But then it ended up being that way. I think I am happy with how I dealt with it, because it's the first time it's happened to me. So it being something completely new, I'm happy how I dealt with it.
I think all in all, they played quite different, the two players, and it was quite difficult today because he plays quite low to the ground. It was hard for me to really sniff out my chances to be more aggressive and come in.
But I think all in all, I found a way. I didn't know much about him, so I had to sort of feel it out through the match. But I'm happy with how I responded to it.

Q. Do you have to change what you were going to do from the start?
MILOS RAONIC: Not so much. I just knew I had to expect to be -- to stay a bit lower to the ground. It was just mostly my movement. Because normally when I try to play, I try to play mostly on my own terms and try to dictate as much as possible and play at my speed.
Obviously you have to adjust a certain amount, but I tried to be -- to force the guy into my game plan and not try to get sort of sucked into playing how they want me to play.

Q. Did you find out early in the morning before you went to warmup?
MILOS RAONIC: No, no. I found out 45 minutes before I had to go on court. I think quarter past 11:00.

Q. Do you remember the last time you were here playing you were on Court 14 playing doubles with Popisil. Do you remember that, and did you think it would take three years for you to get back to that court?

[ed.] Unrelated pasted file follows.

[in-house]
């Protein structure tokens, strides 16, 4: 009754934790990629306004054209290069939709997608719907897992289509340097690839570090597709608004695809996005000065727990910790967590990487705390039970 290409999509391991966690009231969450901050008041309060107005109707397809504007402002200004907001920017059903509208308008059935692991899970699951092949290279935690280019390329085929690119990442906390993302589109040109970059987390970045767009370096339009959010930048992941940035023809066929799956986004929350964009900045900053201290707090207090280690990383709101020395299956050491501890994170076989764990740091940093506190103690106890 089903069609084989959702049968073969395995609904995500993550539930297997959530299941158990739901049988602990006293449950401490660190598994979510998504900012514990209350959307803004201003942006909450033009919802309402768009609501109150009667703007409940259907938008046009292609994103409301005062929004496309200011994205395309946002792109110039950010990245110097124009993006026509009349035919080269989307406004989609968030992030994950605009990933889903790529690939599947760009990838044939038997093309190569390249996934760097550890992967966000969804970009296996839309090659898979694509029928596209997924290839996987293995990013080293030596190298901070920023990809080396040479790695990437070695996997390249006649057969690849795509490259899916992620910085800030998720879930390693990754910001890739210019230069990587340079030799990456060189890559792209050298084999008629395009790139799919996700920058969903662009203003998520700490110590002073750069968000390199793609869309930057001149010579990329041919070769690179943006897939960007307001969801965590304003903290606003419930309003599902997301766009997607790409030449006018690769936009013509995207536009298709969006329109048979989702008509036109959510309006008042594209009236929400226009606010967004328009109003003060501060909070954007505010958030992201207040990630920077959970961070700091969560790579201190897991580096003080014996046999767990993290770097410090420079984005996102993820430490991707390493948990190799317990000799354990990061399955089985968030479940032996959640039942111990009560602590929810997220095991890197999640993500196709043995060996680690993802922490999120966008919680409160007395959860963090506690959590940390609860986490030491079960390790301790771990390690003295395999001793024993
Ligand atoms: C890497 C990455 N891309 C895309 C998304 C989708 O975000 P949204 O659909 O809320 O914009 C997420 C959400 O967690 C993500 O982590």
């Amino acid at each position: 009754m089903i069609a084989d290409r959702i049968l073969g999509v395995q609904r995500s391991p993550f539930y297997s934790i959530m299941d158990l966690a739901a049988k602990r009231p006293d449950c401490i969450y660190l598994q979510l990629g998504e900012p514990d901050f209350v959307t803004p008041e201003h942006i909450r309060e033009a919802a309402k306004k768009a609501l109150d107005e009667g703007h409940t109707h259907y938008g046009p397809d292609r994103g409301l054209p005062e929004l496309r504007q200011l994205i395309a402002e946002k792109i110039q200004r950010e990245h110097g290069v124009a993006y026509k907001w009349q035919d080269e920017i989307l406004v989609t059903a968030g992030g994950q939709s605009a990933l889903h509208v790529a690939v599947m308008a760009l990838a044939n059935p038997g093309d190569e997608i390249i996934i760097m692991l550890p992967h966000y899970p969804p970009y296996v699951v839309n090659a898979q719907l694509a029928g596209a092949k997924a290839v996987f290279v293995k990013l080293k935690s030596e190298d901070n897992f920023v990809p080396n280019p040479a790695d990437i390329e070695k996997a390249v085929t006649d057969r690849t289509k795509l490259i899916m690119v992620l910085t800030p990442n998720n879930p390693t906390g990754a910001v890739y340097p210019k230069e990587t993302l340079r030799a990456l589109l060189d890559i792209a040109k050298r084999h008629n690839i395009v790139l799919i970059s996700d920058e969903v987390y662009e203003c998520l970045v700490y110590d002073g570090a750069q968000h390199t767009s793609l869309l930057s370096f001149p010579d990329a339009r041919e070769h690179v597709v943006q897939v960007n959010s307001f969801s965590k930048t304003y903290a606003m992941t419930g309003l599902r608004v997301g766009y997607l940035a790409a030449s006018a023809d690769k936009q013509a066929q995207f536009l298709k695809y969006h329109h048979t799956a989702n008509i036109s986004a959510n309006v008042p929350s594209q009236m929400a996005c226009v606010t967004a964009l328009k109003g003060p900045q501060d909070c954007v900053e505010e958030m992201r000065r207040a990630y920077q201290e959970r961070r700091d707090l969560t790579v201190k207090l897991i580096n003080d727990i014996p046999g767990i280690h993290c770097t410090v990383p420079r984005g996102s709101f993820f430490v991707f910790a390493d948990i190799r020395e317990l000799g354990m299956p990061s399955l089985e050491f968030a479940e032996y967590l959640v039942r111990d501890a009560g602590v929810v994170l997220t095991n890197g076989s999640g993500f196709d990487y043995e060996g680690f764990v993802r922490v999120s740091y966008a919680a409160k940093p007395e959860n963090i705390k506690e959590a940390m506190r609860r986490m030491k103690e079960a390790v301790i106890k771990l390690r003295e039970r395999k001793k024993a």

MILOS RAONIC: I didn't think about that until now. Yeah, I don't know. I guess I lost that time. I think we lost that doubles, so I guess it was good to even out the record on that court. I didn't really think about it. I didn't know when this time was going to come that I'm playing at these tournaments, and I'm really fortunate how quick the progress has been this year.
It's amazing to be coming here for the first time and to be seeded. It's a great opportunity and a great thing. I think it also gives me a little bit more of a chance to feel out the grass because it is something new to me, especially against the top players, having to play at such a high intensity all the time.
But it also gives me a chance to sink in my teeth a bit more into the tournament to sort of figure out more and more throughout the matches and use them as much as possible as a learning experience.
So how everything has happened this year and the fact that I'm here and playing well, I think it's all been positive.

Q. Is it hard not to get caught up in the whole thing, you know, the whole being here? You were here before as a junior. But do you get distracted by all the things that are going on, and even playing on that court, all the people walking by, and the noise of the two show courts?
MILOS RAONIC: Yeah, it's definitely something I haven't really done too many times this year. I was fortunate enough that I have been -- especially in the 250s I've been one of the higher-ranked guys and I was always playing on closed courts. You don't really get too much noise.
Today it didn't really bother me. But if you do stop and you try to listen, you can notice a lot of things. You just try to forget all this stuff. I remember in the warmup there was some guy doing construction. I don't know where, but there was some guy drilling something into something.
So that was the only thing that really popped up. But I tried to stay within the court and not look around too much.

Q. There's been a lot talk about you and Rafa meeting in the third round. Give us an idea of what that would mean for you to play him here.
MILOS RAONIC: It would mean a lot. First of all, it's a third round of a Grand Slam, so that's a plus. It means I would have to -- but I still have to play, and the guys are I think still on court right now. It might be over. But I think both of the guys can play very well on grass.